Load reduction instruction in science and students' science engagement and science achievement

Andrew J. Martin*, Paul Ginns, Emma C. Burns, Roger Kennett, Joel Pearson

*Corresponding author for this work

    Research output: Contribution to journalArticlepeer-review

    1 Citation (Scopus)

    Abstract

    Among a sample of 2,071 Australian high school students nested within 188 science classrooms, the present study explored the role of science teachers' "load reduction instruction" (LRI; instruction that seeks to reduce cognitive load by appropriately balancing explicit instruction with guided autonomy) in student- and classroom-level science engagement and the role of engagement in student- and classroomlevel science achievement. Using doubly latent multilevel structural equation modeling, results showed that, at the student- and classroom-level, student reports of their teacher's LRI was significantly and positively associated with self-reported engagement, and engagement was significantly and positively associated with achievement. Thus, (a) LRI was associated with greater individual student engagement, that in turn was associated with greater individual student achievement in science, and (b) beyond student-level effects, LRI was associated with greater classroom engagement that in turn was associated with greater classroom achievement. We also found that the association between LRI and achievement was mediated by engagement. Implications for educational practice in science are discussed.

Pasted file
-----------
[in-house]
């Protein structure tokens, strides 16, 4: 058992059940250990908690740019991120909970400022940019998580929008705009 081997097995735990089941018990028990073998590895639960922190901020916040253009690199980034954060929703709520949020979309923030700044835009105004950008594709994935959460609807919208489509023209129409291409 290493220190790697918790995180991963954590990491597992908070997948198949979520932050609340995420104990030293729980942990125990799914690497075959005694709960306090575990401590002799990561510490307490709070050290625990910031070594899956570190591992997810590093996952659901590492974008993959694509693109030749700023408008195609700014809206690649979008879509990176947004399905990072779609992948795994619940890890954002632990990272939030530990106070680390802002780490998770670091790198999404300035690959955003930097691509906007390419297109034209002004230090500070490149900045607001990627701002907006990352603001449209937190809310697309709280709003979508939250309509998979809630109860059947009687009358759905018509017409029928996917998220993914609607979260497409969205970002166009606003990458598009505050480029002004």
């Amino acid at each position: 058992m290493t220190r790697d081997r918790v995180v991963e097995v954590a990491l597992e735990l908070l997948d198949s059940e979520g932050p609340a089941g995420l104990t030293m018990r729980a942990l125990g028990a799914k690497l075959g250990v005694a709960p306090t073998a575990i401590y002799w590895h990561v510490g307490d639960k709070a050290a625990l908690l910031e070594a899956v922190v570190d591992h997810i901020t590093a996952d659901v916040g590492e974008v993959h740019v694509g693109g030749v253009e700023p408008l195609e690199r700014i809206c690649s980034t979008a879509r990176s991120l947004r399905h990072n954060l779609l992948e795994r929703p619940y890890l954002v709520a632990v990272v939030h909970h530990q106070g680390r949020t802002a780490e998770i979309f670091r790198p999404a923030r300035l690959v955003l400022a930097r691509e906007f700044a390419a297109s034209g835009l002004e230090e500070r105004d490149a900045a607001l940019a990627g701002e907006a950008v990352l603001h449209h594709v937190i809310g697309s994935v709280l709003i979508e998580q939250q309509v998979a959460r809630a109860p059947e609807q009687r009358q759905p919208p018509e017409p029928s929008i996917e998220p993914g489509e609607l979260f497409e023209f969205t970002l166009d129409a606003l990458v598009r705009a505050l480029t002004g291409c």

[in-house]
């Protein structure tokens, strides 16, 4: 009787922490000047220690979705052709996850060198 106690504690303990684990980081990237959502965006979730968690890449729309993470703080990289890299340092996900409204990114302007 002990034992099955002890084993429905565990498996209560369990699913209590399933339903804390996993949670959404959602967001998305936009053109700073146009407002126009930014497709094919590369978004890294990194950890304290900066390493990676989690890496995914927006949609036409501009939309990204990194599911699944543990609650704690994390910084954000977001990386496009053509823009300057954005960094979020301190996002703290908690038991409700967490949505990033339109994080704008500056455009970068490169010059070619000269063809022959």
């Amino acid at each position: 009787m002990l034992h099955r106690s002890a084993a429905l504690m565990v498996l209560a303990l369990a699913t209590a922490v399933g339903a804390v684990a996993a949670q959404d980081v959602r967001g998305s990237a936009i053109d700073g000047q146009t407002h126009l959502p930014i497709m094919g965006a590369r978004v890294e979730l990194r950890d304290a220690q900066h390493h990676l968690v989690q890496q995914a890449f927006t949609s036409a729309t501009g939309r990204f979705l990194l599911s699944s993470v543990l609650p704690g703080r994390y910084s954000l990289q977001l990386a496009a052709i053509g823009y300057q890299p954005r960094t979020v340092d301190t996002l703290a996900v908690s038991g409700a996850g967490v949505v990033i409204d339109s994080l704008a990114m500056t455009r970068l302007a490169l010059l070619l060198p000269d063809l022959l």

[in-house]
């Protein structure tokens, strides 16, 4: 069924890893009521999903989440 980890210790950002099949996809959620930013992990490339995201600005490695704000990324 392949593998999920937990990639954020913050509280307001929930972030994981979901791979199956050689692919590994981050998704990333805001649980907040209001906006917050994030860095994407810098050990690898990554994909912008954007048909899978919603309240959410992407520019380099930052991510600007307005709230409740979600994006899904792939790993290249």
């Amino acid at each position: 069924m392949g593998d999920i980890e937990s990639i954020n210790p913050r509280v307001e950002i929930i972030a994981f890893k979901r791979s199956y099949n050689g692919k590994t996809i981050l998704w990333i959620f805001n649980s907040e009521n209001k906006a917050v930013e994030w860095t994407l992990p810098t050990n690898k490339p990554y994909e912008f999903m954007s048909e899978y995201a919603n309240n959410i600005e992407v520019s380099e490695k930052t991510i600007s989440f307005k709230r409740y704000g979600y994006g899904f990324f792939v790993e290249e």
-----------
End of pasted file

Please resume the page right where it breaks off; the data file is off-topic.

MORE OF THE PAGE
Original languageEnglish
    Number of pages18
    JournalJournal of Educational Psychology
    DOIs
    Publication statusE-pub ahead of print - 27 Aug 2020

    Keywords

    • load reduction instruction
    • cognitive load
    • engagement
    • achievement
    • science

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